i wish our city had taken better care of it...

Ryan Cope
Ryan Cope

Today's humans make, take, and destroy. Like a cancer. Don't hate the game, hate the players.

Ryan Hicks
Ryan Hicks

I'm not giving my opinion on the matter, but I just wanted to add something regarding the comparison between the Astrodome and the Colosseum. The Colosseum was partially destroyed (because it was used as a fort) and all of the valuable materials it had were stripped leaving the shell that is there today. It stands merely because they didn't have the equipment to destroy it completely. Just my 2¢

Matthew Stevens
Matthew Stevens

It's amazing to me to read comments from people who voted against this. We could have invested in our city a mere $8/year to upgrade the Dome into something that would have really benefitted Houston for years to come. America's largest convention space really would have put us on the map again, allowing the city to bring in more world events.

conatonc
conatonc

I have to chuckle at your example of Astroturf being an amazing innovation, considering that the Tampa Bay Rays and the Minnesota Vikings are currently the only professional sports teams still forced to use the crappy carpet in their own aging venues. All those baseball teams that installed it in their outdoor stadiums in the 70's have gone back to grass, and the vast majority of even college football teams have upgraded to field turf. I suppose it's still used for indoor soccer (if it still exists), and I guess in college field hockey and lacrosse.

Seems like it was the best thing people could come up with at the time (especially considering that the Dome actually tried to do natural grass in its first year), on short notice and everybody just went with it for years. it's kind of amazing to me that it took until the 21st century before somebody improved on it.

curaecivem
curaecivem

@jaymac1500 Unless you owned a home worth $200K or more, you would not have to worry about it. It was a proposal for a bond to be paid by folks in a much higher tax bracket . This leaves out a good chunk of Houstonians. I still can't figure out how everyone has that $270 M figure seared into their brain but couldn't figure out who was actually being asked to pay  it, or figure out it was only an estimate.  And the "construction" project would have also meant jobs, LOTS of jobs. and when completed additional source of income, not to mention additional entertainment venue. So I don't get the fixation of an "estimate" and how that got warped into a broad, comprehensive tax hike?

jaymac1500
jaymac1500

I have a friend who works for GTE and has been in the AD numerous times for work who would disagree w/ you. He says it would scare you if you knew of the structural issues.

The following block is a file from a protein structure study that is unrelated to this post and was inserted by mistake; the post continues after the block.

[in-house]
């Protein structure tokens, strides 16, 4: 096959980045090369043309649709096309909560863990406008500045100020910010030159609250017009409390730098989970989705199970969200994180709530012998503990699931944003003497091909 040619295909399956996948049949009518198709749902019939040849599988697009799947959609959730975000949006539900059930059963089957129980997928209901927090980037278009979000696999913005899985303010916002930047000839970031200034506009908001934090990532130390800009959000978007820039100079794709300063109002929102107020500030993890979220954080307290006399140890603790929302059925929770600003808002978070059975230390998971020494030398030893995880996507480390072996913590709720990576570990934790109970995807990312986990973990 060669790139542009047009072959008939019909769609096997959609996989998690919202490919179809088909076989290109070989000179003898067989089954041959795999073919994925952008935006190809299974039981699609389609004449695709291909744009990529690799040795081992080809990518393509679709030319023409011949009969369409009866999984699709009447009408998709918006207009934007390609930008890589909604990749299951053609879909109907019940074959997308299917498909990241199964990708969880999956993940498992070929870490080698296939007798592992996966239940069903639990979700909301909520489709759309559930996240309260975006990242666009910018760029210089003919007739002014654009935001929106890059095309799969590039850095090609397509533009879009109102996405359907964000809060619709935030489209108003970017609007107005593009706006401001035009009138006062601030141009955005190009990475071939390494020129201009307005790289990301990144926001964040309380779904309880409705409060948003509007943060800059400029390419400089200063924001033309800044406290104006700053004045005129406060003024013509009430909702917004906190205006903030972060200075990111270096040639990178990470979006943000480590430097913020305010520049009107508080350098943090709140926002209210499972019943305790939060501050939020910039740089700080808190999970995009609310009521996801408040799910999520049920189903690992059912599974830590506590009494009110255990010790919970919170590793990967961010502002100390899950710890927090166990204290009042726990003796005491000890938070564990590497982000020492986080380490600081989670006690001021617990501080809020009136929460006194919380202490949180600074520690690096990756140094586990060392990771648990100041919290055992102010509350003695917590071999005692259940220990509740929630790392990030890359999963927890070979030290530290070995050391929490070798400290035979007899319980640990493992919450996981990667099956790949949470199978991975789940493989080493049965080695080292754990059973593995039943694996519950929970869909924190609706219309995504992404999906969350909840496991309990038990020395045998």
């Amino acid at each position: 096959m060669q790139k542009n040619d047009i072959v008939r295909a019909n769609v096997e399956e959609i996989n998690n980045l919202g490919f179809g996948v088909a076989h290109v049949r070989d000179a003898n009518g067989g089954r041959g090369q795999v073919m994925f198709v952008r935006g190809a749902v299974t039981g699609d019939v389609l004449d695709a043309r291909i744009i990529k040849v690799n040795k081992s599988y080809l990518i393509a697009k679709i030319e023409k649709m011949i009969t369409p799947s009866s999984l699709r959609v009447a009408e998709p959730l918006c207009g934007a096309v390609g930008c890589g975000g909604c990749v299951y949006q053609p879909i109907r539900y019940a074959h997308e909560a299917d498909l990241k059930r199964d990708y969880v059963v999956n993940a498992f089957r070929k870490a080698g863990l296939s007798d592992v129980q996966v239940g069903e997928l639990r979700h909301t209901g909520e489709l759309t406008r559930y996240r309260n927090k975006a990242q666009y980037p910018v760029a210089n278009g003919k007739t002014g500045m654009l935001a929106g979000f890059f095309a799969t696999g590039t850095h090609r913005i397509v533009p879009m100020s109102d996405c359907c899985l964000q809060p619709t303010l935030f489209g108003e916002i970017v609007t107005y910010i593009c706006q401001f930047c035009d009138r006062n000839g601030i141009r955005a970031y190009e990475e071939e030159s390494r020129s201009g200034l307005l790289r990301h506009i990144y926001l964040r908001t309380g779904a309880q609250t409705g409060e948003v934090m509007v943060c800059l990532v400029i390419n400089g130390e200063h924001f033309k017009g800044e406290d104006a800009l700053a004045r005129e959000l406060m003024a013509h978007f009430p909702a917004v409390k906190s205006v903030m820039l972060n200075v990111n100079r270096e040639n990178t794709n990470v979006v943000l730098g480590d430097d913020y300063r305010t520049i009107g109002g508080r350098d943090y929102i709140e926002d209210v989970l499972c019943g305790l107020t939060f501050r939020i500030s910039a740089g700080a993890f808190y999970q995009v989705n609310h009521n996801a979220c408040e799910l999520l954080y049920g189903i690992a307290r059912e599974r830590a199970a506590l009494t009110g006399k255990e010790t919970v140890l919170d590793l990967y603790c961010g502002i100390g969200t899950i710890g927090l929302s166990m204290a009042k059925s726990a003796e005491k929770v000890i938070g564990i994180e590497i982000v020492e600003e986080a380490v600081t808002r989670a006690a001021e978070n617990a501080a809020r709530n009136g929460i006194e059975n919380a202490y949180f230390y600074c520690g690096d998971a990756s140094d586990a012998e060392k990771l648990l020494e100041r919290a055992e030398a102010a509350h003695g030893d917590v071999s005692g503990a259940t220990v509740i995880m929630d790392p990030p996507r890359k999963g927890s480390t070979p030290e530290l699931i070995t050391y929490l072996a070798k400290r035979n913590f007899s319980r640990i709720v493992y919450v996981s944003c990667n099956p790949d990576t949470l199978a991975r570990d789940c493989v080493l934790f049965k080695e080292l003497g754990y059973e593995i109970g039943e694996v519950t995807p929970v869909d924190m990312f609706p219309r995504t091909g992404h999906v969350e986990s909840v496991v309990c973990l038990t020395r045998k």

meaculpa
meaculpa

@Chris Alexander  Lest we forget the Dome has also survived hurricanes pretty much without a scratch. So much for structural soundness.

meaculpa
meaculpa

@Douglas Mangum Prey tell, do share with us how you come by these economic projections, fanciful as they are. Taxes into the unforeseeable future unto the umpteenth generation? Please share with us your amazing powers of  clairvoyant mathematics, fortune teller.

meaculpa
meaculpa

@Jake Rawls How much of that supposed 270,000,000 will it actually cost you? Have you figured out that or are you just throwing out big numbers for shock value?

meaculpa
meaculpa

@Douglas Mangum Again your grasp of history is slippery at best. The Colosseum as we think of it was not built in a single stage but across several, involving three separate Roman leaders,Vespasian, who started it, Titus, who inaugurated it , and  Domitian who finished it.  Its current state of deterioration is a reflection of   any number of natural and man-made disasters that have befallen it over the centuries including abandonment when it served as a quarry. By comparison, if one must make one, the Dome is tantamount to the Colosseum in that it represents both the grand aspirations of its people at the time and as a first of its kind  when built. for  its sheer breath and as an engineering marvel.

meaculpa
meaculpa

@Ryan Hicks  Your thesis that the Roman Colosseum is a hulk waiting to be razed when someone finds the economic will is so misinformed on so many levels, I won't even bother responding intelligently, because it appears you lack the ability to grasp facts historical or otherwise. If you will send your address I will happily refund your poorly spend 2 cents.

meaculpa
meaculpa

@conatonc  The Dome is the die from which all  indoor sports arenas have been cast. It was and remains the first of its kind and every enclosed sports arena since its construction in 1969 owes its conception to the Dome. That, by definition is innovation. Every breath of AC, every electronic scoreboard  you will ever view, and many other amenities you will enjoy or will ever enjoy at any indoor sports arena are directly descended from the Dome. Enjoy your chuckle at that.

curaecivem
curaecivem

@jaymac1500 Funny,  not a single actual engineer or architect has ever said it was structurally unsound. Don't you think, in the 16 years it has sat there some expert would have said so. Yet none have. Gee, wonder why?

conatonc
conatonc

@meaculpa @conatonc I'm fully aware of all the innovations of the Astrodome. But holding up astroturf as a still-amazing product in 2013 is either disingenuous or incredibly generous. Also, my initial post was incorrect, as it turns out that the Tampa Bay Rays play on fieldturf as well, leaving the Vikings as the last holdouts of the crappy old thin carpet over concrete.